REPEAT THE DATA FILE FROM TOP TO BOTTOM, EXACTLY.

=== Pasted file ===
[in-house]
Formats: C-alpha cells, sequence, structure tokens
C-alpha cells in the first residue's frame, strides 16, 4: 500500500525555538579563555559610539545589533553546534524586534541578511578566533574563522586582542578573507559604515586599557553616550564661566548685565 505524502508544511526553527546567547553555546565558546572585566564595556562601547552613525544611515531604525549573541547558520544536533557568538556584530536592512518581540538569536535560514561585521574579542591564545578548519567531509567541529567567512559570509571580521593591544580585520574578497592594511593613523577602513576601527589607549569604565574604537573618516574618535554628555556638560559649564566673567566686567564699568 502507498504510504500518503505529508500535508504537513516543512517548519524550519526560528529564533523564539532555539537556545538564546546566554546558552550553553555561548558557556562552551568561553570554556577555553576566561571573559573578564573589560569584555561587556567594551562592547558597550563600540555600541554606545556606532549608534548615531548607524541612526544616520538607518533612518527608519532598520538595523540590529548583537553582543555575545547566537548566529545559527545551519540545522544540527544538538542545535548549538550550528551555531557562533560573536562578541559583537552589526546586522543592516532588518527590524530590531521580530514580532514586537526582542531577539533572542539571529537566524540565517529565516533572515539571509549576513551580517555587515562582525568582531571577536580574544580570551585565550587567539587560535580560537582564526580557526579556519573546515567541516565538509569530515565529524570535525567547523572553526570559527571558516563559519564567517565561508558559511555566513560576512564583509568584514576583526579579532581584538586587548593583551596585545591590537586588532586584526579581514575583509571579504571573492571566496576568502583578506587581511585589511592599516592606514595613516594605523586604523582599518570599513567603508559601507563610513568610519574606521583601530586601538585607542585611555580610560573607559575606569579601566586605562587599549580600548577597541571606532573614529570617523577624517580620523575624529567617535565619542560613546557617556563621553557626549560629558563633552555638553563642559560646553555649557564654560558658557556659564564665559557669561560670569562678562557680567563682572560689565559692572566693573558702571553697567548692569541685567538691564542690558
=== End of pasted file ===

[in-house]
Formats: C-alpha cells, sequence, structure tokens
C-alpha cells in the first residue's frame, strides 16, 4: 500500500525555538579563555559610539545589533553546534524586534541578511578566533574563522586582542578573507559604515586599557553616550564661566548685565 505524502508544511526553527546567547553555546565558546572585566564595556562601547552613525544611515531604525549573541547558520544536533557568538556584530536592512518581540538569536535560514561585521574579542591564545578548519567531509567541529567567512559570509571580521593591544580585520574578497592594511593613523577602513576601527589607549569604565574604537573618516574618535554628555556638560559649564566673567566686567564699568 502507498504510504500518503505529508500535508504537513516543512517548519524550519526560528529564533523564539532555539537556545538564546546566554546558552550553553555561548558557556562552551568561553570554556577555553576566561571573559573578564573589560569584555561587556567594551562592547558597550563600540555600541554606545556606532549608534548615531548607524541612526544616520538607518533612518527608519532598520538595523540590529548583537553582543555575545547566537548566529545559527545551519540545522544540527544538538542545535548549538550550528551555531557562533560573536562578541559583537552589526546586522543592516532588518527590524530590531521580530514580532514586537526582542531577539533572542539571529537566524540565517529565516533572515539571509549576513551580517555587515562582525568582531571577536580574544580570551585565550587567539587560535580560537582564526580557526579556519573546515567541516565538509569530515565529524570535525567547523572553526570559527571558516563559519564567517565561508558559511555566513560576512564583509568584514576583526579579532581584538586587548593583551596585545591590537586588532586584526579581514575583509571579504571573492571566496576568502583578506587581511585589511592599516592606514595613516594605523586604523582599518570599513567603508559601507563610513568610519574606521583601530586601538585607542585611555580610560573607559575606569579601566586605562587599549580600548577597541571606532573614529570617523577624517580620523575624529567617535565619542560613546557617556563621553557626549560629558563633552555638553563642559560646553555649557564654560558658557556659564564665559557669561560670569562678562557680567563682572560689565559692572566693573558702571553697567548692569541685567538691564542690558